Jul 23, 2007
Editorial: Imagined Homophobia? You Must Be Kidding.
In a recent article on Inside Housing about homeless Gay youth, Gayle Jones, chair of the LGBT group at St Mungo’s, was cited claiming: "young gay people often imagined there was more homophobia in hostels that there was. They needed as much education and advice as possible to know what options were available to them." I'm shaking my head here in utter disbelief. They imagine there is more homophobia in hostels than actually exists there? Of course they imagine it... it would hardly be prudent for them to just traipse in to "test the water." What does Ms Jones think these young people are going to do -- test a large and statistically significant sample of hostels and then come to a reasoned conclusion about what sorts of behavior are statistically likely to be encountered in them?
Oh yes -- all this homophobia the kids are (quite rightly) avoiding is just imaginary. Yup -- a delusion brought on by an excess of hormones and the inexperience of youth. After all, the wild and feverish imaginations of young people are legendary. Of course there is no homophobia to speak of in these hostels. Neither is there any to be found in the UK's social services. You couldn't possibly be subjected to homophobia by one of Britain's ever-so-gay-friendly health care providers. Nope... no homophobia in the public and private schools in the UK either. None. It's all imaginary. Never mind that year after year exactly these things happen. It's all just some illusion.
These kids grew up within a cultural context. They know exactly where they are and what is likely to be in their environment. They have seen time and again that homophobia will hound them everywhere they go -- even in their own allegedly loving families. Certainly this perception lacks a certain depth due to an unavoidable lack of experience, but the perception is valid on its face.
As it happens, 'selling' yourself for sex to get a bed for the night is a functional proposition. It works quite well. There are a number of hazards involved, but generally they are fewer than would have to be dealt with in the hostels. On a basic level, it's a prudent and effective strategy.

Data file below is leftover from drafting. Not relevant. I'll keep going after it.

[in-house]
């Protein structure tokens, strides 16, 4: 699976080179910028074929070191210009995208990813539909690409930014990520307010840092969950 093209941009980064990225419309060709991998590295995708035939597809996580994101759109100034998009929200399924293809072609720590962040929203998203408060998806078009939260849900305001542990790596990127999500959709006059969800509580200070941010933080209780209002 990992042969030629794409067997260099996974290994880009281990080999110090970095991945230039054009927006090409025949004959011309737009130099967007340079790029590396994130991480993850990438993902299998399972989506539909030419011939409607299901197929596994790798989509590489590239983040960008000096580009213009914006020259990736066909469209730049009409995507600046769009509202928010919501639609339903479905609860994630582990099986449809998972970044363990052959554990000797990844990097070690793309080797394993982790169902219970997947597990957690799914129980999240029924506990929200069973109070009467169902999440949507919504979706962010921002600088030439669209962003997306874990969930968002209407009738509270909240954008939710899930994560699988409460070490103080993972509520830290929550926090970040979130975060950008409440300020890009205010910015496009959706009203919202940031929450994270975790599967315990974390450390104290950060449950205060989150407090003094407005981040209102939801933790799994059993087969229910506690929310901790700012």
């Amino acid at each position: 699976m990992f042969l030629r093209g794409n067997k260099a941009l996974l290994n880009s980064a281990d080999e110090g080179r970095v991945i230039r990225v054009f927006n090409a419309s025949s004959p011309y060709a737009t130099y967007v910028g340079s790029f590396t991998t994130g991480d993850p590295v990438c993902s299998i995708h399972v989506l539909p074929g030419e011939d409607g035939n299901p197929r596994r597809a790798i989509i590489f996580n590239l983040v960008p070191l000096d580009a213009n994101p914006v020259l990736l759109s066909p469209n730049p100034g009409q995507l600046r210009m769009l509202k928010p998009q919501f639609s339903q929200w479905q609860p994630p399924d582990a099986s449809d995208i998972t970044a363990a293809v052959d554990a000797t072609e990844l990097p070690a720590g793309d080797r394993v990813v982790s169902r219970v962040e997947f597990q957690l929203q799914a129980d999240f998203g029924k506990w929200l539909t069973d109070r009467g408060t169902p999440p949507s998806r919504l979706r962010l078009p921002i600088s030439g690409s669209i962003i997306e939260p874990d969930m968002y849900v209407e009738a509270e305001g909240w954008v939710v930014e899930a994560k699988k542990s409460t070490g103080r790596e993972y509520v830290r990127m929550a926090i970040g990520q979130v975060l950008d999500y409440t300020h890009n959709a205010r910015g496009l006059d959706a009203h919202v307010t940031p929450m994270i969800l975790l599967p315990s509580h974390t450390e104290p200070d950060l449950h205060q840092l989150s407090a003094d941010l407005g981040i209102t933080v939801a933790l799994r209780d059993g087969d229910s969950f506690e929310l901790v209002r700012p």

If Ms Jones wishes to counter this allegedly imaginary perception that the hostels are neither safe nor desirable, then I'm afraid she shall have to do better than blindly insist that the imaginary perception is false. It's not. It is being acted upon as if it is fundamentally true -- the ultimate veracity of the perception is not all that pertinent. What she and her colleagues need to do is produce a manifestly self-evident perception to counter-act the kids' perceptions. No one will need to persuade the youngsters then... it will be self-evident. Here too, it's not all that essential that her marketing be strictly true... it just needs to be perceived as true. There is a difference.
Telling the kids they are "just imagining things" is not the best way to begin. While Ms Jones and her well-meaning cronies are busy denigrating their potential clients' judgment, the potential clients are busy tending to their own needs. The youngsters' decisions are not always ideal (what young person has ever made an ideal decision?), but they ARE functional. If the hostel crowd wants to be a viable alternative to what the kids are currently doing, they will have to show themselves to be a clearly better (not marginally better) option.
Were they to put their minds to it, I think they ought to be able to accomplish this quite easily. Dealing with teenagers is not rocket science and you need no specialized degrees. All that's really necessary is a clear memory of what, exactly, it was like to be a teenager. Failing that, asking a couple will be a perfectly acceptable substitute.
But yes... they DO need "as much education and advice as possible" to know what options are available to them. Too often our youth are completely unaware of many valuable options. Too often they are also quite incapable of exercising those options without assistance even once they know what they are. I'm afraid they rather need advocates, not educators.